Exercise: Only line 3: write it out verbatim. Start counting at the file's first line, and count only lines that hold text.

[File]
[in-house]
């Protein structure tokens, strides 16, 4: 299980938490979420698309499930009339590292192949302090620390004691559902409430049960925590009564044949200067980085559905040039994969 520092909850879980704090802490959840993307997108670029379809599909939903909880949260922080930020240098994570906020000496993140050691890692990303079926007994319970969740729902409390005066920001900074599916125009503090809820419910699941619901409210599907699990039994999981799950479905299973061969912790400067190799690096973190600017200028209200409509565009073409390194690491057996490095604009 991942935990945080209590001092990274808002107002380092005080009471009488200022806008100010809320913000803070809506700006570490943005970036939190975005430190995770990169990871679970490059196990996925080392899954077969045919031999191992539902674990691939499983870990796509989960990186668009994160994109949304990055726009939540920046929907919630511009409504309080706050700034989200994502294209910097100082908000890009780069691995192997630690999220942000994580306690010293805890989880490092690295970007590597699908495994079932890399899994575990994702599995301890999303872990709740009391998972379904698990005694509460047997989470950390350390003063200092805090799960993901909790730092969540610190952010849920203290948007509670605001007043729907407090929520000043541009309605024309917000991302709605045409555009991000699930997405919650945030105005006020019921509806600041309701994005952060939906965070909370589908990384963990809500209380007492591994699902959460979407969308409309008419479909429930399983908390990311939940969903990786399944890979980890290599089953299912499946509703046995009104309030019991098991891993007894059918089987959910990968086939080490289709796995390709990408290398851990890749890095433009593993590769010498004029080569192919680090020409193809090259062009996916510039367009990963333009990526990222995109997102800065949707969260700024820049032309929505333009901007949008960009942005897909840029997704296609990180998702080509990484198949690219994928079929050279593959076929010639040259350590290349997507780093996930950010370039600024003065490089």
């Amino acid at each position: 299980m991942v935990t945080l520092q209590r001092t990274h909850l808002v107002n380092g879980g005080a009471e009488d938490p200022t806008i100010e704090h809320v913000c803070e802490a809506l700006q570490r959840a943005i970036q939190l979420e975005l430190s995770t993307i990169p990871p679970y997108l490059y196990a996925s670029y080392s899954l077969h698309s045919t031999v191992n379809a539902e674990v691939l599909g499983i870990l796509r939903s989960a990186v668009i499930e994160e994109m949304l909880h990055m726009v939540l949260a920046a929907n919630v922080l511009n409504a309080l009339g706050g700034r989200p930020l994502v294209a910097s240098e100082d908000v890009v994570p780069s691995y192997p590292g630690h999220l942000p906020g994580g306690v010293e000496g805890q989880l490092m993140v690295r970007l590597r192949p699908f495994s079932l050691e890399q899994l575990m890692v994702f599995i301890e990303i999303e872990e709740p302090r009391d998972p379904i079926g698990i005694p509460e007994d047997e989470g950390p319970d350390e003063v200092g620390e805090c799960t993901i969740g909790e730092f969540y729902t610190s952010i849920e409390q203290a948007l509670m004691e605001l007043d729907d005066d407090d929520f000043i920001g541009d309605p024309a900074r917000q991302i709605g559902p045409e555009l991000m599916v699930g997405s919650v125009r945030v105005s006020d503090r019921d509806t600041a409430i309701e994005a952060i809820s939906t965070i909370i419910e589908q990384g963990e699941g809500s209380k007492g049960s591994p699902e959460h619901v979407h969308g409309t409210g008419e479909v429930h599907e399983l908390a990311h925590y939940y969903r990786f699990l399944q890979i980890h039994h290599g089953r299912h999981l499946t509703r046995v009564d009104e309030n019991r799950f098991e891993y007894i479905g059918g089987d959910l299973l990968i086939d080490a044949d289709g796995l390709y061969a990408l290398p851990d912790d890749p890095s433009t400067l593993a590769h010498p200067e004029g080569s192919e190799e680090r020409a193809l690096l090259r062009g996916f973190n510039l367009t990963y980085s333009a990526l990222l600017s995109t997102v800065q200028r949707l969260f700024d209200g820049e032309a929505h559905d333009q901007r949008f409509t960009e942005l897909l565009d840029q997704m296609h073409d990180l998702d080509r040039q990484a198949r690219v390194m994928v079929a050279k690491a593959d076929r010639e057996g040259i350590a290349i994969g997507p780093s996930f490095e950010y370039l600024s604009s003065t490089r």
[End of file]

């Amino acid at each position: 299980m991942v935990t945080l520092q209590r001092t990274h909850l808002v107002n380092g879980g005080a009471e009488d938490p200022t806008i100010e704090h809320v913000c803070e802490a809506l700006q570490r959840a943005i970036q939190l979420e975005l430190s995770t993307i990169p990871p679970y997108l490059y196990a996925s670029y080392s899954l077969h698309s045919t031999v191992n379809a539902e674990v691939l599909g499983i870990l796509r939903s989960a990186v668009i499930e994160e994109m949304l909880h990055m726009v939540l949260a920046a929907n919630v922080l511009n409504a309080l009339g706050g700034r989200p930020l994502v294209a910097s240098e100082d908000v890009v994570p780069s691995y192997p590292g630690h999220l942000p906020g994580g306690v010293e000496g805890q989880l490092m993140v690295r970007l590597r192949p699908f495994s079932l050691e890399q899994l575990m890692v994702f599995i301890e990303i999303e872990e709740p302090r009391d998972p379904i079926g698990i005694p509460e007994d047997e989470g950390p319970d350390e003063v200092g620390e805090c799960t993901i969740g909790e730092f969540y729902t610190s952010i849920e409390q203290a948007l509670m004691e605001l007043d729907d005066d407090d929520f000043i920001g541009d309605p024309a900074r917000q991302i709605g559902p045409e555009l991000m599916v699930g997405s919650v125009r945030v105005s006020d503090r019921d509806t600041a409430i309701e994005a952060i809820s939906t965070i909370i419910e589908q990384g963990e699941g809500s209380k007492g049960s591994p699902e959460h619901v979407h969308g409309t409210g008419e479909v429930h599907e399983l908390a990311h925590y939940y969903r990786f699990l399944q890979i980890h039994h290599g089953r299912h999981l499946t509703r046995v009564d009104e309030n019991r799950f098991e891993y007894i479905g059918g089987d959910l299973l990968i086939d080490a044949d289709g796995l390709y061969a990408l290398p851990d912790d890749p890095s433009t400067l593993a590769h010498p200067e004029g080569s192919e190799e680090r020409a193809l690096l090259r062009g996916f973190n510039l367009t990963y980085s333009a990526l990222l600017s995109t997102v800065q200028r949707l969260f700024d209200g820049e032309a929505h559905d333009q901007r949008f409509t960009e942005l897909l565009d840029q997704m296609h073409d990180l998702d080509r040039q990484a198949r690219v390194m994928v079929a050279k690491a593959d076929r010639e057996g040259i350590a290349i994969g997507p780093s996930f490095e950010y370039l600024s604009s003065t490089r």